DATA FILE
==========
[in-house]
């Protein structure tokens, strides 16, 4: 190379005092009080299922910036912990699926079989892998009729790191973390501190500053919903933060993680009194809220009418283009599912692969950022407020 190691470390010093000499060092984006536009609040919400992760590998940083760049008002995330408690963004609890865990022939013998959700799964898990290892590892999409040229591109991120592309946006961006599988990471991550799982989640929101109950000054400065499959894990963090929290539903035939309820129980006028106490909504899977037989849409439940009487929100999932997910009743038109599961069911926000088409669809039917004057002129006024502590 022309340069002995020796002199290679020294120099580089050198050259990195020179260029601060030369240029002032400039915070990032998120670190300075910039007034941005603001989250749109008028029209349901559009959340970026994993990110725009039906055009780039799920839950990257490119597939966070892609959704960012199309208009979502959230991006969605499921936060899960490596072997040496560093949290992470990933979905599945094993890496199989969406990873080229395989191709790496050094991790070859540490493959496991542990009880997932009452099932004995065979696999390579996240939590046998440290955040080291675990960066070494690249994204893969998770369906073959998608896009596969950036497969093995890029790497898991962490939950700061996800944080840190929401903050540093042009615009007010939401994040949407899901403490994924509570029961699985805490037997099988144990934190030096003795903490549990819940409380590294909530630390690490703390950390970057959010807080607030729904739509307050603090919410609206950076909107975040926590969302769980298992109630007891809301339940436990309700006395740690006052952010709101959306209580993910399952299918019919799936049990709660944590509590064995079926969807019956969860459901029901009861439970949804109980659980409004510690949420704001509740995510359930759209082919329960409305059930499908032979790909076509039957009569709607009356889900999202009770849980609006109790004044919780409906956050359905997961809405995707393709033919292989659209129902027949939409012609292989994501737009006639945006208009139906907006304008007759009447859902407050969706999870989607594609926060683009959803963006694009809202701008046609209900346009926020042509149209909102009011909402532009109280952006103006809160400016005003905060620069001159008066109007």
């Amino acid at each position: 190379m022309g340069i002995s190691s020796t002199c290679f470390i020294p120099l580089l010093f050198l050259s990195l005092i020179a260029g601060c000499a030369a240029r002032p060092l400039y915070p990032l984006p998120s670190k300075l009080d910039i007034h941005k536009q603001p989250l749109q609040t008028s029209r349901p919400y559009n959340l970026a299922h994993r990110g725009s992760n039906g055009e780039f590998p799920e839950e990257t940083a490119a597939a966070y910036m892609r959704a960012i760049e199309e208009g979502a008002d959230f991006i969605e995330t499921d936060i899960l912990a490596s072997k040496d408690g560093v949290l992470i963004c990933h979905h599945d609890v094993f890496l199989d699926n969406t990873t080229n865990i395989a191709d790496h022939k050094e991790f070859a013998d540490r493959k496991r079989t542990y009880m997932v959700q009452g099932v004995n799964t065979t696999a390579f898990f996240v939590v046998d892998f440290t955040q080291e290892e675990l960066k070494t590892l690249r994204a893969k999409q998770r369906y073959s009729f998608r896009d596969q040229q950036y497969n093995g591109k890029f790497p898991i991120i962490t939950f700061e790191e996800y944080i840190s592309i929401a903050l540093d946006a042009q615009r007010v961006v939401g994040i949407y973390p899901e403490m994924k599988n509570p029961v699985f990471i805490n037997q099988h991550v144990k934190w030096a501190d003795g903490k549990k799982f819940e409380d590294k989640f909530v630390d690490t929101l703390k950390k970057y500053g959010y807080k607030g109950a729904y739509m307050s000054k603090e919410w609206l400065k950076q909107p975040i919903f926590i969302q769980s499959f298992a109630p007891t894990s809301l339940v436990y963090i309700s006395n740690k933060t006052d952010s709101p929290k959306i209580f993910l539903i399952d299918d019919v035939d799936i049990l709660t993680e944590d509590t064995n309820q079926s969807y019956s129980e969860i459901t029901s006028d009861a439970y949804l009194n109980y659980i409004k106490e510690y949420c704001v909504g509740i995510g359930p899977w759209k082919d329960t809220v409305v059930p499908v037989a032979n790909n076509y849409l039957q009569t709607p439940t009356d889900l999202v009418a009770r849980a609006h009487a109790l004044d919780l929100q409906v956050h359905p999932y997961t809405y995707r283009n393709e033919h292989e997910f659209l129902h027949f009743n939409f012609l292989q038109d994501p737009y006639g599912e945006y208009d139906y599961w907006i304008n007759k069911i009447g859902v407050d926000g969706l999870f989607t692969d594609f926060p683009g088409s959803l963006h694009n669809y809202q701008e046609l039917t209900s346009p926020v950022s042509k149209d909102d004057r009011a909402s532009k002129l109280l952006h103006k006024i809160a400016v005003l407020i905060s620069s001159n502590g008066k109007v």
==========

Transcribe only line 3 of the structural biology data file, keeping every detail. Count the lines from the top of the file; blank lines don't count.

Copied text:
């Amino acid at each position: 190379m022309g340069i002995s190691s020796t002199c290679f470390i020294p120099l580089l010093f050198l050259s990195l005092i020179a260029g601060c000499a030369a240029r002032p060092l400039y915070p990032l984006p998120s670190k300075l009080d910039i007034h941005k536009q603001p989250l749109q609040t008028s029209r349901p919400y559009n959340l970026a299922h994993r990110g725009s992760n039906g055009e780039f590998p799920e839950e990257t940083a490119a597939a966070y910036m892609r959704a960012i760049e199309e208009g979502a008002d959230f991006i969605e995330t499921d936060i899960l912990a490596s072997k040496d408690g560093v949290l992470i963004c990933h979905h599945d609890v094993f890496l199989d699926n969406t990873t080229n865990i395989a191709d790496h022939k050094e991790f070859a013998d540490r493959k496991r079989t542990y009880m997932v959700q009452g099932v004995n799964t065979t696999a390579f898990f996240v939590v046998d892998f440290t955040q080291e290892e675990l960066k070494t590892l690249r994204a893969k999409q998770r369906y073959s009729f998608r896009d596969q040229q950036y497969n093995g591109k890029f790497p898991i991120i962490t939950f700061e790191e996800y944080i840190s592309i929401a903050l540093d946006a042009q615009r007010v961006v939401g994040i949407y973390p899901e403490m994924k599988n509570p029961v699985f990471i805490n037997q099988h991550v144990k934190w030096a501190d003795g903490k549990k799982f819940e409380d590294k989640f909530v630390d690490t929101l703390k950390k970057y500053g959010y807080k607030g109950a729904y739509m307050s000054k603090e919410w609206l400065k950076q909107p975040i919903f926590i969302q769980s499959f298992a109630p007891t894990s809301l339940v436990y963090i309700s006395n740690k933060t006052d952010s709101p929290k959306i209580f993910l539903i399952d299918d019919v035939d799936i049990l709660t993680e944590d509590t064995n309820q079926s969807y019956s129980e969860i459901t029901s006028d009861a439970y949804l009194n109980y659980i409004k106490e510690y949420c704001v909504g509740i995510g359930p899977w759209k082919d329960t809220v409305v059930p499908v037989a032979n790909n076509y849409l039957q009569t709607p439940t009356d889900l999202v009418a009770r849980a609006h009487a109790l004044d919780l929100q409906v956050h359905p999932y997961t809405y995707r283009n393709e033919h292989e997910f659209l129902h027949f009743n939409f012609l292989q038109d994501p737009y006639g599912e945006y208009d139906y599961w907006i304008n007759k069911i009447g859902v407050d926000g969706l999870f989607t692969d594609f926060p683009g088409s959803l963006h694009n669809y809202q701008e046609l039917t209900s346009p926020v950022s042509k149209d909102d004057r009011a909402s532009k002129l109280l952006h103006k006024i809160a400016v005003l407020i905060s620069s001159n502590g008066k109007v």